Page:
Gibber Plains

I’m a creature of knee high shrubbery. Grasslands, deserts, swamps, dunes. I’m not sure what it is about such landscapes, but I thoroughly enjoy them. (However, I have recently learnt while camping on the plains that the occasional 1-3m tall shrub is very useful for privately toileting.)

An interesting feature of central Australia are gibber plains. A gibber plain is usually a heavy textured soil covered by a protective armour of pebbles. They are formed by the wind blowing soil particles away, leaving the pebbles behind. Eventually, the surface is entirely coated by rock, and the soil below is protected from the wind. When we talk about ‘cover’ protecting soils from erosion, it’s not just plants and plant litters but also things like the rock armour of the gibber plains.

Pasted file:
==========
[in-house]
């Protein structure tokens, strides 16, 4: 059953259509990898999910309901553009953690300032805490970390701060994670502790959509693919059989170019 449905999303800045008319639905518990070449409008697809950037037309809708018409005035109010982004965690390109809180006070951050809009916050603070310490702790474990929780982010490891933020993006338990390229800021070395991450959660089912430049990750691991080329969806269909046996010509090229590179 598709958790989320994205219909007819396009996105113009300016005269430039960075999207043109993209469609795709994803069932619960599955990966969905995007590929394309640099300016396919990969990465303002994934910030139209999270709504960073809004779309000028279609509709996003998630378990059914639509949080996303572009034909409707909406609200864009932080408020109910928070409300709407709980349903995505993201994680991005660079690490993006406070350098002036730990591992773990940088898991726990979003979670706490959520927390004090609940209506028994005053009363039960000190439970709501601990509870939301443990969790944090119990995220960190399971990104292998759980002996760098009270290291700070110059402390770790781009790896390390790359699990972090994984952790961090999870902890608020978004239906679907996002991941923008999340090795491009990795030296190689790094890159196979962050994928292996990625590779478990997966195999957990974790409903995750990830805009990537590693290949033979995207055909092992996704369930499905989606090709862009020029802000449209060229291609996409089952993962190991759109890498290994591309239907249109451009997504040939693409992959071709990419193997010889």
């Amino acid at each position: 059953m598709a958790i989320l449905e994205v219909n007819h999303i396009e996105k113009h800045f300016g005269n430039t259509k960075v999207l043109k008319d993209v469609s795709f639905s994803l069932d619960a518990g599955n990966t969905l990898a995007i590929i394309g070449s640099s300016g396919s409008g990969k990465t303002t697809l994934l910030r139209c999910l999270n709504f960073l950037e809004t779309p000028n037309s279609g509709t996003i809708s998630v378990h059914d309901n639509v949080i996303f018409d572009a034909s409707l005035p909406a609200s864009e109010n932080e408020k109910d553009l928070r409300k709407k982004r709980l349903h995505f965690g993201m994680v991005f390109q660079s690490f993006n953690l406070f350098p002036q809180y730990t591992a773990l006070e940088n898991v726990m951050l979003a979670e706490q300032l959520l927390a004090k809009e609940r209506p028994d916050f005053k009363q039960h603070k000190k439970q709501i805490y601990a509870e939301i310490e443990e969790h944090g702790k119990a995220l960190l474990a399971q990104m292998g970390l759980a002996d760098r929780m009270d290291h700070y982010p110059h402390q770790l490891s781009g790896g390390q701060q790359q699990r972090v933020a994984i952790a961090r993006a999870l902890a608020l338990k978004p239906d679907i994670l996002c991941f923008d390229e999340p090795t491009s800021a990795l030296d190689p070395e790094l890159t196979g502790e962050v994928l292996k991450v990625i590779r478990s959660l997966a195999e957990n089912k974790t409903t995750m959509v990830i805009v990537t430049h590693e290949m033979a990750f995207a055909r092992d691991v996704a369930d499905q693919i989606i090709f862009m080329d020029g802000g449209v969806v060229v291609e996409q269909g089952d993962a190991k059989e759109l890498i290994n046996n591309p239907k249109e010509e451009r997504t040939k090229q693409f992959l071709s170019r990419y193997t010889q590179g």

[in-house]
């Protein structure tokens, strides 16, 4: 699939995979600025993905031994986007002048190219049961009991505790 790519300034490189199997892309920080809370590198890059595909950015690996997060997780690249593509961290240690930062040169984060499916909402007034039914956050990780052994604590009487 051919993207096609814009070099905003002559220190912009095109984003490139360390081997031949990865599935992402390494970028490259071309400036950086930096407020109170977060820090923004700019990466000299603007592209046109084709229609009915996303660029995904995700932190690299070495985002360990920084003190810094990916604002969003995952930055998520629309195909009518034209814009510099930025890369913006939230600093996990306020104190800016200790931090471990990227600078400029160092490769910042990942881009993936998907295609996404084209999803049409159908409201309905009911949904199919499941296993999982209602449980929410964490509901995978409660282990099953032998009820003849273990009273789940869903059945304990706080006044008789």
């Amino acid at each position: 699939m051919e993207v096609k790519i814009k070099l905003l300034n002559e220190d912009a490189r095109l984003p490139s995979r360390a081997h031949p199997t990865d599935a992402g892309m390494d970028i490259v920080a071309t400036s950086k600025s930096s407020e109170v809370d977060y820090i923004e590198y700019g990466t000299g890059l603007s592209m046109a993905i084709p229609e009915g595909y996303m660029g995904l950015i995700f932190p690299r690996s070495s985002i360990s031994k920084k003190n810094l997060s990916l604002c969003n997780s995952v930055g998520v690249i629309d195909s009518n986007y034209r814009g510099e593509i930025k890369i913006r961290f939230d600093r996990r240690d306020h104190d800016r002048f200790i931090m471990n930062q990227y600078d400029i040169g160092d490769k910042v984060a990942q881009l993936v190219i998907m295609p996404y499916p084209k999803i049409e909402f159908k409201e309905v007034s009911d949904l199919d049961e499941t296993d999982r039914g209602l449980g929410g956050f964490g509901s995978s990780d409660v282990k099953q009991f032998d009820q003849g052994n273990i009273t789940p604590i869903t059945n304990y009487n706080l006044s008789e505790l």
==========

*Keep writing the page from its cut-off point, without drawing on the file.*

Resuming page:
I suspect that when people think of Australia’s deserts, sand dunes and gibber plains are what comes to mind. In my recent trip from Adelaide to Alice Springs however, much of the inland area looks very savanna-like. Tall shrubs and small trees. Small shrubs and grasses. Reeds and lillypads living in the few waterholes. An enormous amount of standing biomass toughing it out in the arid interior.